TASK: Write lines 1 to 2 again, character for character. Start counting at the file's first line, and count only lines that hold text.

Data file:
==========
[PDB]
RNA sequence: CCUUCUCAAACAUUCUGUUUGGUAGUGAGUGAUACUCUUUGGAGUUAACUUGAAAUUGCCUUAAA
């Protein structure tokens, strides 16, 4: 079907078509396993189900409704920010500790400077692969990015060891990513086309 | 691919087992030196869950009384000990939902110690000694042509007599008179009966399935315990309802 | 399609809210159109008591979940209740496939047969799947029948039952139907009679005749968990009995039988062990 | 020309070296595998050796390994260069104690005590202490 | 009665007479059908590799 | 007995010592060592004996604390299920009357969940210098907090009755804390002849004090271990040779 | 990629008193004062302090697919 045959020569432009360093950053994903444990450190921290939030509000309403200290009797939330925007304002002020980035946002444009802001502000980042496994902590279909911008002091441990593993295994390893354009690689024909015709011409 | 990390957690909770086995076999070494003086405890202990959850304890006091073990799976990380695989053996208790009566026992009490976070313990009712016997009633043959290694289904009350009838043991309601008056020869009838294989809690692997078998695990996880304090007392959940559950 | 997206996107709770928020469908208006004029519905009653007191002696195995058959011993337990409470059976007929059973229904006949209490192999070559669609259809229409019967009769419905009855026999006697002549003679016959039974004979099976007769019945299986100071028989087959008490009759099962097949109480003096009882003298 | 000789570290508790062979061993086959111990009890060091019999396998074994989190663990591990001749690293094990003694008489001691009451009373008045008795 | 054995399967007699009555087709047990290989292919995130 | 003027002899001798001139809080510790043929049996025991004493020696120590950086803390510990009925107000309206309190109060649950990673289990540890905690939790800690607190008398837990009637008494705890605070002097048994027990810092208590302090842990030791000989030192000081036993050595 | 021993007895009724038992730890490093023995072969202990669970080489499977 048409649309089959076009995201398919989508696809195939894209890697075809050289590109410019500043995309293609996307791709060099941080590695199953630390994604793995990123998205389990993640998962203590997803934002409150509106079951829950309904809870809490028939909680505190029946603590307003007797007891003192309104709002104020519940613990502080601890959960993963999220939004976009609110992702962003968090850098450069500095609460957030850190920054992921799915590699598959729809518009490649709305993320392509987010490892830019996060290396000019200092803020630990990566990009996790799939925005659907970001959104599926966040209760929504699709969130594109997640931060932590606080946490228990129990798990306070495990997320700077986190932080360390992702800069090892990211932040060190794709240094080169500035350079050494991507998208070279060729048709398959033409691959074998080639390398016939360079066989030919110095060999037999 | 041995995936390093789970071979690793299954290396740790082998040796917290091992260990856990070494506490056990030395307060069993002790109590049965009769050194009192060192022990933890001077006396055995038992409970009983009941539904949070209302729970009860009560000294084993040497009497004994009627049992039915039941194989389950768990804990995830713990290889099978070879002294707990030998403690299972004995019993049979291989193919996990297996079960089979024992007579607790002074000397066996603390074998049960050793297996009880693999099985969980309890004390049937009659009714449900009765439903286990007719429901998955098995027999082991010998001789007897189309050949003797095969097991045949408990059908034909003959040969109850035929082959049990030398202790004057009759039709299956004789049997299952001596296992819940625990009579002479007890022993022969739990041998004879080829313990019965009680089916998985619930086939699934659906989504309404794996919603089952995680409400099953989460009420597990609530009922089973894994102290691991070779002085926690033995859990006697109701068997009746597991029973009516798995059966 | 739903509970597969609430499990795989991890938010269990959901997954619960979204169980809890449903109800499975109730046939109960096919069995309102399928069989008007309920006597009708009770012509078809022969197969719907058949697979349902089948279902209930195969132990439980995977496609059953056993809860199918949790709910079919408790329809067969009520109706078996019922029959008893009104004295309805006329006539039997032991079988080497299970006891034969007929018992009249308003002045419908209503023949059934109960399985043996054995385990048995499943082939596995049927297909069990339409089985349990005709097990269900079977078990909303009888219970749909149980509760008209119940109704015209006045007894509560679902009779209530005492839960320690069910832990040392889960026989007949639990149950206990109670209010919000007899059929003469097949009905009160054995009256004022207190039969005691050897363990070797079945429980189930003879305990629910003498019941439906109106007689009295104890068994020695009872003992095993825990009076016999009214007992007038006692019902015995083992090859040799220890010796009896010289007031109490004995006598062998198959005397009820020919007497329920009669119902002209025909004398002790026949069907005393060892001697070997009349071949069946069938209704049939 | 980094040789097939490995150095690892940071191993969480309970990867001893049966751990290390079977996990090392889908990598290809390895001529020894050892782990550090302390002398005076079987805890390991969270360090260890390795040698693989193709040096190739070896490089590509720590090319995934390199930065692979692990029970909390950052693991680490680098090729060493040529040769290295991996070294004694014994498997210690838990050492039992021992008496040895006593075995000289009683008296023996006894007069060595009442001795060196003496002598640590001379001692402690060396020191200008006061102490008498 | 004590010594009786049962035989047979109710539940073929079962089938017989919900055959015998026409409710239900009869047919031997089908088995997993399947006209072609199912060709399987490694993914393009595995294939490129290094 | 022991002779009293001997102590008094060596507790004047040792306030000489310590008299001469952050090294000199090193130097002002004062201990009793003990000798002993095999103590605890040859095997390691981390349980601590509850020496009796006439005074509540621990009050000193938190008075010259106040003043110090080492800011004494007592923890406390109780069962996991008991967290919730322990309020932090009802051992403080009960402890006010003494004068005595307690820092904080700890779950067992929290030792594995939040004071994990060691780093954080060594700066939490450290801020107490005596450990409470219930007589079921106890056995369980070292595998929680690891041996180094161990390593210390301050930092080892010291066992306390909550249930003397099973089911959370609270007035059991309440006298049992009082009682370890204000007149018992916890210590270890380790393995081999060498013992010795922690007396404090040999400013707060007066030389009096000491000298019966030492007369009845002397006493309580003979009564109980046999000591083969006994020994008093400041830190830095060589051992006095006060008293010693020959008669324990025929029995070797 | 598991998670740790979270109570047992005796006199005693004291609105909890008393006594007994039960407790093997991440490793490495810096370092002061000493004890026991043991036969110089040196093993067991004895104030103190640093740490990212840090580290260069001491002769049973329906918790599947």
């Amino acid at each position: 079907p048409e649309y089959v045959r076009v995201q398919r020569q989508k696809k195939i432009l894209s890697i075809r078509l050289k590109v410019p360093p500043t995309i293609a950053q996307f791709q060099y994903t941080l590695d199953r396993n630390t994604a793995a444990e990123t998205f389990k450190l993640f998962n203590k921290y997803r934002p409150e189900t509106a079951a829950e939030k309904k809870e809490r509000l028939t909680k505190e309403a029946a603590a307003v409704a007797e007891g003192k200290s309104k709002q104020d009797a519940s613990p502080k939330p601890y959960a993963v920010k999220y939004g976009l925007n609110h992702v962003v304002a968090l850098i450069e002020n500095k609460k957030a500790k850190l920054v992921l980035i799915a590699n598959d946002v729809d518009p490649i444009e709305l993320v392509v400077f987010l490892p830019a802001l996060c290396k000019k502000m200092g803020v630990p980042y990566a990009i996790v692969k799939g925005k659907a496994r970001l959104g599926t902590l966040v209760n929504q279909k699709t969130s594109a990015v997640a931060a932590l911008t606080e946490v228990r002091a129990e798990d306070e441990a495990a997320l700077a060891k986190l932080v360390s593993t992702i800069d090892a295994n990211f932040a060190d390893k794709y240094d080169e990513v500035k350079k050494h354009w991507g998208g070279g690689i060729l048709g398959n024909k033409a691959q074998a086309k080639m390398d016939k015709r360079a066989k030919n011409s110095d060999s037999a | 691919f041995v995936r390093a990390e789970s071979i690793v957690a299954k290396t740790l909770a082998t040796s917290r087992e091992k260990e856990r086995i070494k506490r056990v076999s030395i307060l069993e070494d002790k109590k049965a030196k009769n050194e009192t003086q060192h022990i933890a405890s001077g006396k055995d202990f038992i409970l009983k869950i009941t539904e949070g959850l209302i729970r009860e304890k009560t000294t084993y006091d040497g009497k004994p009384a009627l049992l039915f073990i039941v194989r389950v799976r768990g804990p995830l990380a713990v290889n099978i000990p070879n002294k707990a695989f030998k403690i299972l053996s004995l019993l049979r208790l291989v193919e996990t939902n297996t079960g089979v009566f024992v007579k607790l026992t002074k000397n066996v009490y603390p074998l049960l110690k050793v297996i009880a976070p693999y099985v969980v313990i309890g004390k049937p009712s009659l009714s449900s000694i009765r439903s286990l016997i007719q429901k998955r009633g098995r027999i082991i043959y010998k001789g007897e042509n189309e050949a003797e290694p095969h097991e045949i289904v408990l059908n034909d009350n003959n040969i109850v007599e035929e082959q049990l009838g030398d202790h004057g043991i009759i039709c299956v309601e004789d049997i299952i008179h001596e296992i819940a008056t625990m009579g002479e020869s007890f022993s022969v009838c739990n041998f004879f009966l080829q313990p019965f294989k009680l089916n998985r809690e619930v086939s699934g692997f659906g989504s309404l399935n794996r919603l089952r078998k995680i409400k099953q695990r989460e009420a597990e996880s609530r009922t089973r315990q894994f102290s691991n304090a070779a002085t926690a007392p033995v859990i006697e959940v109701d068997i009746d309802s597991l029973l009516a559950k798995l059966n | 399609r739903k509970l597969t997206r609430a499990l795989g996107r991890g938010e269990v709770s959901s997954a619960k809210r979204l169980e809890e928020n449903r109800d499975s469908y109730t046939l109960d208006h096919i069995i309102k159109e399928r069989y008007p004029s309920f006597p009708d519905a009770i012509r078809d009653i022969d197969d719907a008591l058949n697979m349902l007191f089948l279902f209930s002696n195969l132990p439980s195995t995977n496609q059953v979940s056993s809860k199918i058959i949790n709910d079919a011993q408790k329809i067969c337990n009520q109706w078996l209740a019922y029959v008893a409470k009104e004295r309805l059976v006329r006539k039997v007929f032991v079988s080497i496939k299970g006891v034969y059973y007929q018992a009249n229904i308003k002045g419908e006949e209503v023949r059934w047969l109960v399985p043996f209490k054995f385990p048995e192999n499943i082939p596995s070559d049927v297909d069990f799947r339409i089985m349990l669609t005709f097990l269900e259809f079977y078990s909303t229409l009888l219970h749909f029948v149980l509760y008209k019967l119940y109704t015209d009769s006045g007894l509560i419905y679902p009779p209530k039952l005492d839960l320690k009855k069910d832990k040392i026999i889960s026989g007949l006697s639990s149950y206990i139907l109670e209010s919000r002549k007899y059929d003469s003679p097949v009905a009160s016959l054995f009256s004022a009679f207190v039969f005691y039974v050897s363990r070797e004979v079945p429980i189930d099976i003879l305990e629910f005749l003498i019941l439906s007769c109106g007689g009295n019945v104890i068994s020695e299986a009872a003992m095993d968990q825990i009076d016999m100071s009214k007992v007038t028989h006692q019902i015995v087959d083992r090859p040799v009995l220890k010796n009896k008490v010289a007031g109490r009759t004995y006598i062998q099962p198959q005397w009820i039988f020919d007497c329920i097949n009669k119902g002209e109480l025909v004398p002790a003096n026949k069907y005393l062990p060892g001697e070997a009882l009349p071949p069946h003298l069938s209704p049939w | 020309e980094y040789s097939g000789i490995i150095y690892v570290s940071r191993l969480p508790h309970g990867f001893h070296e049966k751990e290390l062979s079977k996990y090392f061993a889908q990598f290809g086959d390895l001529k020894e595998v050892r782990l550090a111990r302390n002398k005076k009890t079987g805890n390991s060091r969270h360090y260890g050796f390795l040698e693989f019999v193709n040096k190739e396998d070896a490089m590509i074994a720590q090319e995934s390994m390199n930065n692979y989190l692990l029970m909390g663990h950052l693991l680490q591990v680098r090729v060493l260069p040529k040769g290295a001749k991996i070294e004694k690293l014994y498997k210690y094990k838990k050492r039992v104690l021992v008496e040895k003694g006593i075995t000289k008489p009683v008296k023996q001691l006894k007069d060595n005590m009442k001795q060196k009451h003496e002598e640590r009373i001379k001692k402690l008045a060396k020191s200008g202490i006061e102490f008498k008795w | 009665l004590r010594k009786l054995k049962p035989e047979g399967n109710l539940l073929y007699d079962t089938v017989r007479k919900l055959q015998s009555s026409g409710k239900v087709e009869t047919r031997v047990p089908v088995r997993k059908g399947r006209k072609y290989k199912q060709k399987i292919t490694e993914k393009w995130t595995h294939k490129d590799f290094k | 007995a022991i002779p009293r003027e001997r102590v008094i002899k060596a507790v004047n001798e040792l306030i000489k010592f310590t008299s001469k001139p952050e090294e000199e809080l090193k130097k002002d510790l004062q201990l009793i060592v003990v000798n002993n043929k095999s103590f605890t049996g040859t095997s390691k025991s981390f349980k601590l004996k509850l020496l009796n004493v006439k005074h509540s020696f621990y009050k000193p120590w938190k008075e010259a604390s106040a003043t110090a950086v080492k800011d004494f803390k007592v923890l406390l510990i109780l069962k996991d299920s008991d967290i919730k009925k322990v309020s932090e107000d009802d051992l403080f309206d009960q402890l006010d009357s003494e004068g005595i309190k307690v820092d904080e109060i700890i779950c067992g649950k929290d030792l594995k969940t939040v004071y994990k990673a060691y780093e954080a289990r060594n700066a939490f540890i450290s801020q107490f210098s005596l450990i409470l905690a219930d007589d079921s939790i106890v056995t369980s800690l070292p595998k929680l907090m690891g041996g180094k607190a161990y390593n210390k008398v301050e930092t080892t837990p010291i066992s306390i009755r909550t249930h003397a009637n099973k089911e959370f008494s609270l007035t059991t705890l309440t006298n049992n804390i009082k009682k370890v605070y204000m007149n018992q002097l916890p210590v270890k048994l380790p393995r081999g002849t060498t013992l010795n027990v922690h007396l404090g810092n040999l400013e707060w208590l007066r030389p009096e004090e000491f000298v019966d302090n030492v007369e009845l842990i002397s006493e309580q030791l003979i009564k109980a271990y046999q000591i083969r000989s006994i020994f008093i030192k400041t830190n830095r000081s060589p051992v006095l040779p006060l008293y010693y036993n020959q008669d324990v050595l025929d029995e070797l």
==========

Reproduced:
[PDB]
RNA sequence: CCUUCUCAAACAUUCUGUUUGGUAGUGAGUGAUACUCUUUGGAGUUAACUUGAAAUUGCCUUAAA